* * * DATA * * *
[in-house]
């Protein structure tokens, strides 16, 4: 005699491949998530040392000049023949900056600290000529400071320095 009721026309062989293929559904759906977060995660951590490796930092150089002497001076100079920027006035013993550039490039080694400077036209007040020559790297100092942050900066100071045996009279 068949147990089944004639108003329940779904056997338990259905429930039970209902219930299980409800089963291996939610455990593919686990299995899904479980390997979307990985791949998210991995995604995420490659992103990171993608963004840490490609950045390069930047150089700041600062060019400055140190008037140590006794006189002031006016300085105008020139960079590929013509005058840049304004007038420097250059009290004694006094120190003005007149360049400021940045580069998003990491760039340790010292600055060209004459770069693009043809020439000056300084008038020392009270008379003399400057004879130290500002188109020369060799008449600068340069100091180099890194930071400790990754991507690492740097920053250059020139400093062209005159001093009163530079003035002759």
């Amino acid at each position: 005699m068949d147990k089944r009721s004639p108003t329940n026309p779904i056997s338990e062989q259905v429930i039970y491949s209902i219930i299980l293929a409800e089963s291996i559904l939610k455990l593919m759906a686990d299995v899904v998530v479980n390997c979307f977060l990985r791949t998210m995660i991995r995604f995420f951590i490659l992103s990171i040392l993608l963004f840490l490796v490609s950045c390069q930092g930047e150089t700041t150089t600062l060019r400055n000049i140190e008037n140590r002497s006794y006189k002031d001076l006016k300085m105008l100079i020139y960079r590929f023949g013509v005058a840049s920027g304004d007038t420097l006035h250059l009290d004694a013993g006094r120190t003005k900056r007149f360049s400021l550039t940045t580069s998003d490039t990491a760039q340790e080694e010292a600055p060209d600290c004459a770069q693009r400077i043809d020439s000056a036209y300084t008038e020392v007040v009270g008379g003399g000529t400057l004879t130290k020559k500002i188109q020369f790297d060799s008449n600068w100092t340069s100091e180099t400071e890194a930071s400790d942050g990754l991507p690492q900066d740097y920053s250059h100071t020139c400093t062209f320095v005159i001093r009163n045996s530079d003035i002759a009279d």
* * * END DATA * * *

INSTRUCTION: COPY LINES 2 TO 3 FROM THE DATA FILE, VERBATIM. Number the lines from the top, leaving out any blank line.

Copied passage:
């Protein structure tokens, strides 16, 4: 005699491949998530040392000049023949900056600290000529400071320095 009721026309062989293929559904759906977060995660951590490796930092150089002497001076100079920027006035013993550039490039080694400077036209007040020559790297100092942050900066100071045996009279 068949147990089944004639108003329940779904056997338990259905429930039970209902219930299980409800089963291996939610455990593919686990299995899904479980390997979307990985791949998210991995995604995420490659992103990171993608963004840490490609950045390069930047150089700041600062060019400055140190008037140590006794006189002031006016300085105008020139960079590929013509005058840049304004007038420097250059009290004694006094120190003005007149360049400021940045580069998003990491760039340790010292600055060209004459770069693009043809020439000056300084008038020392009270008379003399400057004879130290500002188109020369060799008449600068340069100091180099890194930071400790990754991507690492740097920053250059020139400093062209005159001093009163530079003035002759």
């Amino acid at each position: 005699m068949d147990k089944r009721s004639p108003t329940n026309p779904i056997s338990e062989q259905v429930i039970y491949s209902i219930i299980l293929a409800e089963s291996i559904l939610k455990l593919m759906a686990d299995v899904v998530v479980n390997c979307f977060l990985r791949t998210m995660i991995r995604f995420f951590i490659l992103s990171i040392l993608l963004f840490l490796v490609s950045c390069q930092g930047e150089t700041t150089t600062l060019r400055n000049i140190e008037n140590r002497s006794y006189k002031d001076l006016k300085m105008l100079i020139y960079r590929f023949g013509v005058a840049s920027g304004d007038t420097l006035h250059l009290d004694a013993g006094r120190t003005k900056r007149f360049s400021l550039t940045t580069s998003d490039t990491a760039q340790e080694e010292a600055p060209d600290c004459a770069q693009r400077i043809d020439s000056a036209y300084t008038e020392v007040v009270g008379g003399g000529t400057l004879t130290k020559k500002i188109q020369f790297d060799s008449n600068w100092t340069s100091e180099t400071e890194a930071s400790d942050g990754l991507p690492q900066d740097y920053s250059h100071t020139c400093t062209f320095v005159i001093r009163n045996s530079d003035i002759a009279d």